By Brendon Jobs
It is not every day that students in the Upper School get to speak with — and lead discussions with — iconic scholars like Dr. Elijah Anderson, the Sterling Professor of Sociology and African American Studies at Yale University. An unwavering truthteller in our national conversation on race, Anderson has shared intimate and sharp insights into Black life for decades. Earlier this year, he wrote Black in White Space: The Enduring Impact of Color in Everyday Life. In the book, Anderson brings his immense knowledge and ethnography to bear in this timely study of the racial barriers that are still firmly entrenched in our society at every class level. He focuses on “symbolic racism”, a new form of racism in America caused by stubbornly powerful stereotypes.
Before the visit, Upper School Director and long time History teacher Brendon Jobs took a moment to reflect on the opportunity. Speaking to a group of 11th and 12th grade students from two Black studies electives running this semester, his “Echoes of Black Culture” and English teacher Terri Wiley’s “African American Literature” courses, Brendon tells them, “You are intellectual leaders in the Upper School. Seize this moment to ask questions you’ve been thinking about related to patterns that you notice and topics explored in class.”
Speaking over Zoom, Dr. Anderson was a deeply thoughtful interlocutor about selected themes in his book, but it was AFS students who facilitated the discussion: Jabril Hampton ’23, Sakinah Abdus-Salaam ’24, and TY’lah Washington ’23. Guided by queries generated by the entire class beforehand, they synthesized themes ranging from his research methods and motivation for writing the book to specific curiosities about the persistence of colorism, the difference between class and caste, and his personal experiences being Black navigating white spaces throughout his life. The stories he shared with students touched on the legacies of Reconstruction, the widespread racial violence of historical clashes like Tulsa, Oklahoma (a.k.a. Black Wall Street), Wilmington, North Carolina, Elaine, Arkansas, and the prevalence of sundown towns.
He elaborated on his sociological theory of the “iconic ghetto” as a phenomenon that influences American racial dynamics. “The hood is no longer just a physical space, it’s become a symbol of where you relegate unwanted black people,” explains Dr. Anderson. For decades, his research has explored how the idea of the ghetto, embedded in the social imagination, subconsciously connects all Black people with crime and poverty regardless of their social or economic position.
White space is a perceptual category that assumes a particular space to be predominately White, one where Black people are typically unexpected, marginalized when present and made to feel unwelcome (Anderson, 14-15). “When a Black person navigates ‘White space’, he or she is burdened with a negative presumption that he or she has to disprove in order to have trusting relations with others in the space. You have to disabuse people of the idea that you are a bad person.” Students discussed the unfair burden this pattern creates in a way that deepened the formal studies.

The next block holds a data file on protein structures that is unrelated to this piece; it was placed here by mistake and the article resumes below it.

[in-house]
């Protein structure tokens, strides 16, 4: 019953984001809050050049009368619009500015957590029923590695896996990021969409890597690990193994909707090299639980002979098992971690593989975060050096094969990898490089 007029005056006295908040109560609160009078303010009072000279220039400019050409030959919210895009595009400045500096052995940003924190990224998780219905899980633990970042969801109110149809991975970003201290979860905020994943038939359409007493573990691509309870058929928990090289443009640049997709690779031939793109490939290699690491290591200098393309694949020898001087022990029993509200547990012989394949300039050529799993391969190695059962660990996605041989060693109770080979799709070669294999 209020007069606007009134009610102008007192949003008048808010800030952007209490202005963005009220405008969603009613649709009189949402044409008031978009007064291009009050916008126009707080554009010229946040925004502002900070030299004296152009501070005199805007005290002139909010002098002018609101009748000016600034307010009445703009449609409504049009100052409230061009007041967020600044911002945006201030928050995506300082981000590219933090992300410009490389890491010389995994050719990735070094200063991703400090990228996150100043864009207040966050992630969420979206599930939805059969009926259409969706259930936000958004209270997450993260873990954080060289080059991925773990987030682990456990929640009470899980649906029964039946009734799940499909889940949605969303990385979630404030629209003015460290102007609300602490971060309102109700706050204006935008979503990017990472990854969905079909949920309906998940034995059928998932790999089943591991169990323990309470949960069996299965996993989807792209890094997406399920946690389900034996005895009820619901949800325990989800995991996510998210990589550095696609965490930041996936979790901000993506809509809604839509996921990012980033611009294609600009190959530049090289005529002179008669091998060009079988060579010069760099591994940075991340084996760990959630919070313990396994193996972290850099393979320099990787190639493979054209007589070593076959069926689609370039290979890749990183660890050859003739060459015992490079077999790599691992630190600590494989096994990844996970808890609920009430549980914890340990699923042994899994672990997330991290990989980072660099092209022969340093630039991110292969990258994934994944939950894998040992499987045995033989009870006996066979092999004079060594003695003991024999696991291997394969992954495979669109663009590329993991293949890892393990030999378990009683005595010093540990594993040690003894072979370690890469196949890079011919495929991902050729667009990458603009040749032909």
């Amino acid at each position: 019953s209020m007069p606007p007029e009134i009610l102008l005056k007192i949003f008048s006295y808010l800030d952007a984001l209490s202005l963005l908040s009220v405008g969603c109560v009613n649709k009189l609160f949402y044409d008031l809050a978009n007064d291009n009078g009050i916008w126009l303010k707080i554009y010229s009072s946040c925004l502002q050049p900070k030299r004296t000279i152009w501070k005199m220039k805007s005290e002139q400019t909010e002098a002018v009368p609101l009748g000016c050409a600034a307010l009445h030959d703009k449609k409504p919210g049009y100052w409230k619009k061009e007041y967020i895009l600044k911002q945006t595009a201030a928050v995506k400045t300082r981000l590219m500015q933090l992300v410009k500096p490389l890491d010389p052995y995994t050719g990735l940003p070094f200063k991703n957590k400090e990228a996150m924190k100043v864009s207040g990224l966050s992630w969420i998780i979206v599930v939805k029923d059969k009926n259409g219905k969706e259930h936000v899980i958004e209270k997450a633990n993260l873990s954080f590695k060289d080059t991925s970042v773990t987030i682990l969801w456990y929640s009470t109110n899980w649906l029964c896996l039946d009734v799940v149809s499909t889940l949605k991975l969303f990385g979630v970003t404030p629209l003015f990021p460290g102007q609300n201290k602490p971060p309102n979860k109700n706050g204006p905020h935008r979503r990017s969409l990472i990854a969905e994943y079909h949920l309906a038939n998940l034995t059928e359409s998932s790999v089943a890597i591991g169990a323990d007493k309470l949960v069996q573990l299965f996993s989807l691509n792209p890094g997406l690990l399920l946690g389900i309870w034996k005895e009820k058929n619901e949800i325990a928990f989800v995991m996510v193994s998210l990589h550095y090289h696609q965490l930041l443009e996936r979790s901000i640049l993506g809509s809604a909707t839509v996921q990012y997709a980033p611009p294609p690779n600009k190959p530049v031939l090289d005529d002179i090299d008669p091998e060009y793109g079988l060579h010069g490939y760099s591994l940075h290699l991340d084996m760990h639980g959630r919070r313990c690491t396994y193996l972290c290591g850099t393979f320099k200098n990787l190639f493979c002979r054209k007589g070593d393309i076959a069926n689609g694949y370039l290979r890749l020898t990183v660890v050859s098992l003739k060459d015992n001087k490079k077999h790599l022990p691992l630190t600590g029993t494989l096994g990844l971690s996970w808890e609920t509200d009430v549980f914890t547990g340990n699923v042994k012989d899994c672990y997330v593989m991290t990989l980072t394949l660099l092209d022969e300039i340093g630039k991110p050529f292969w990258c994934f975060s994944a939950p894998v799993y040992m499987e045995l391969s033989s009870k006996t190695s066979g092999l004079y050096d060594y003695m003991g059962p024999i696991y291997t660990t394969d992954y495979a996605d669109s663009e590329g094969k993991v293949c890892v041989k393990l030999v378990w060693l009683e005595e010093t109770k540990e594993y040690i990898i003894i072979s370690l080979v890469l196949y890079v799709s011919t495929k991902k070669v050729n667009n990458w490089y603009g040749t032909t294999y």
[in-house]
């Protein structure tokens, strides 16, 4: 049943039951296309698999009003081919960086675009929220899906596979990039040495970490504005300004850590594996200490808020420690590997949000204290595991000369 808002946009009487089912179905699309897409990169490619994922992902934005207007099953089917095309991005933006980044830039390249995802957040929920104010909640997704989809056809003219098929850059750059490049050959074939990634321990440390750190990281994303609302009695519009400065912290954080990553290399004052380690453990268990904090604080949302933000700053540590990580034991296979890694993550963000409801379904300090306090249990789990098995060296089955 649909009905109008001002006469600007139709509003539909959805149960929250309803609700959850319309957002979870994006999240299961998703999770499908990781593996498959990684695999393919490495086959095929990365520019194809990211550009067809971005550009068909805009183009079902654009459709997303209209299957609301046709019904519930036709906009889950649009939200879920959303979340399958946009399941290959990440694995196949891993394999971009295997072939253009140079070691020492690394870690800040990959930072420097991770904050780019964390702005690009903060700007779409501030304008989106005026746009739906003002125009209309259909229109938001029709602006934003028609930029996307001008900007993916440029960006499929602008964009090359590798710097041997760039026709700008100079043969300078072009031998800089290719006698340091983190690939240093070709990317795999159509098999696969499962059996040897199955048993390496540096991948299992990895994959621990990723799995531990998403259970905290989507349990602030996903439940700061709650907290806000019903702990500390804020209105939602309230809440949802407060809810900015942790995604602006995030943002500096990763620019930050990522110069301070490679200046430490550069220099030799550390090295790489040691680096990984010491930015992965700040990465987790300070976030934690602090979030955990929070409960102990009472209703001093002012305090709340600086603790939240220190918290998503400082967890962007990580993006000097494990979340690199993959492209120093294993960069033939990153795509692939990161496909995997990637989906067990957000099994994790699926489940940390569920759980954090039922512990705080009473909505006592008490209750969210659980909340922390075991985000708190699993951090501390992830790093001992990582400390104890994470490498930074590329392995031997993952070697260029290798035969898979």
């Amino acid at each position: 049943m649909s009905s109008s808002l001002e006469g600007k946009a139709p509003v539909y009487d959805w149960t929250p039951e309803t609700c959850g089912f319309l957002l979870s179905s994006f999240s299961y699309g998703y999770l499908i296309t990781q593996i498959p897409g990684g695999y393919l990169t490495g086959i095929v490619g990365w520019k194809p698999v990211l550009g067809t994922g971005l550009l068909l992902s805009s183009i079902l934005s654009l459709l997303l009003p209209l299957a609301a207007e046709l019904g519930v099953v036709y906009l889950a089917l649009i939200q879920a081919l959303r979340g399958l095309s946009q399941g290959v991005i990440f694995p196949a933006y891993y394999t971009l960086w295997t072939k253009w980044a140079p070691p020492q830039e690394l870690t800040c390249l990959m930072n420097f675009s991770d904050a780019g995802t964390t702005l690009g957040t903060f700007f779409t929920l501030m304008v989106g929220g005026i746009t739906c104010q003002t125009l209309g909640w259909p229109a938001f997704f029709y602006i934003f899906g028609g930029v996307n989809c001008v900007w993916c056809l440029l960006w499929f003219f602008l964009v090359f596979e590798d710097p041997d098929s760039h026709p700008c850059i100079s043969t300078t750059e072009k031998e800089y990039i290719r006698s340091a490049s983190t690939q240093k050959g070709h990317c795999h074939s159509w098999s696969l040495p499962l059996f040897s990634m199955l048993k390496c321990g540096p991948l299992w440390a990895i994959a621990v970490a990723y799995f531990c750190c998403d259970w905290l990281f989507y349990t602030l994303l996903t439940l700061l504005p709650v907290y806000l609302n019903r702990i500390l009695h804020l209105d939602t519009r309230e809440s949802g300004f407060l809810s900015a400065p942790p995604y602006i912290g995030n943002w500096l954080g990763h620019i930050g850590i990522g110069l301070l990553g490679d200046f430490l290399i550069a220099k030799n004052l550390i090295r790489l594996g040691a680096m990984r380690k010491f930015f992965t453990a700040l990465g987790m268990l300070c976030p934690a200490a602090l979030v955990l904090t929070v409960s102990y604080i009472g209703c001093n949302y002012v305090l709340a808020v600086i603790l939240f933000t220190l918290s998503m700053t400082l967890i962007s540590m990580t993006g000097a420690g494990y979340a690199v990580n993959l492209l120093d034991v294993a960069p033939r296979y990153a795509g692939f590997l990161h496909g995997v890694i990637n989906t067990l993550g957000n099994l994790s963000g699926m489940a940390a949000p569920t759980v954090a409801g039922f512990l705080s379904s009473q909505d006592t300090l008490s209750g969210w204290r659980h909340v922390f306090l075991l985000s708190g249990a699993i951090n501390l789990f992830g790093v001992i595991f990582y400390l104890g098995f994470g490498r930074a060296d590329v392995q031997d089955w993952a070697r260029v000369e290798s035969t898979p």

Sydney Johnson ’24, put it similarly. “White people don’t need to go into black spaces, but black people need to go into white spaces for a lot of reasons. And that affects us in a lot of ways—individually and as a group.”
“I’m sorry, I’m so long-winded,” Dr. Anderson said with a wry smile. But the students are not sorry at all.
“He had a lot to say,” explained Jabril, “but he said it in such a way that it was really clear. He took really complex ideas, but the way he would answer them would be to give you background first on what you need to know before you understand his answer. He made it really easy to ask the questions.”
During the discussion, the lines between research and lived experience fluidly converged. Dr. Anderson’s personal narrative and experiences inform his research, and the theme of his book is very much inspired by his experiences growing up in South Bend, Indiana in the Post-WWII era well before the racial incorporation period that followed the Civil Rights Movement of the 1950s and 1960s.
Sakinah was moved by the way he spoke so candidly about his own experiences.
“I didn’t expect him to tell us stories,” she said. “Our questions were more based on his book and other books we read, but a lot of his answers were based on his life and his experiences. It was like every answer had extra context he was providing about things he had lived through.”
In speaking with Dr. Anderson, the moderators felt the push and pull of his story changing which questions they wanted to ask, pressing the flow of the dialogue in different directions. With only a limited amount of time, they had to choose wisely which topics to raise — and make nuanced decisions about not only what to ask but also how to ask it.
“As a facilitator, you have to pay way more attention,” said Sakinah. “We had maybe fifteen questions planned, but we only had time to ask maybe five of them. We had to maneuver based on what he was saying, responding to his answers to prepare the next question. It was challenging, but I’m grateful I got the chance to do it.” Leadership takes practice and students take important lessons from experiences like this one.
Throughout the talk, Dr. Anderson encouraged the students to engage with the history and the scholarship he mentioned themselves, to take the things they learned from the book and keep going. They are the future of Black studies as a discipline.
“Do research — Google these things,” he repeated throughout the conversation. “A lot of people don’t want you to know these things.”
“He’s at the top of his profession!” exclaimed Jabril. “So I felt like meeting him on that level, picking his brain and learning all of these things he’s researched — it was a great opportunity to represent both AFS and myself.”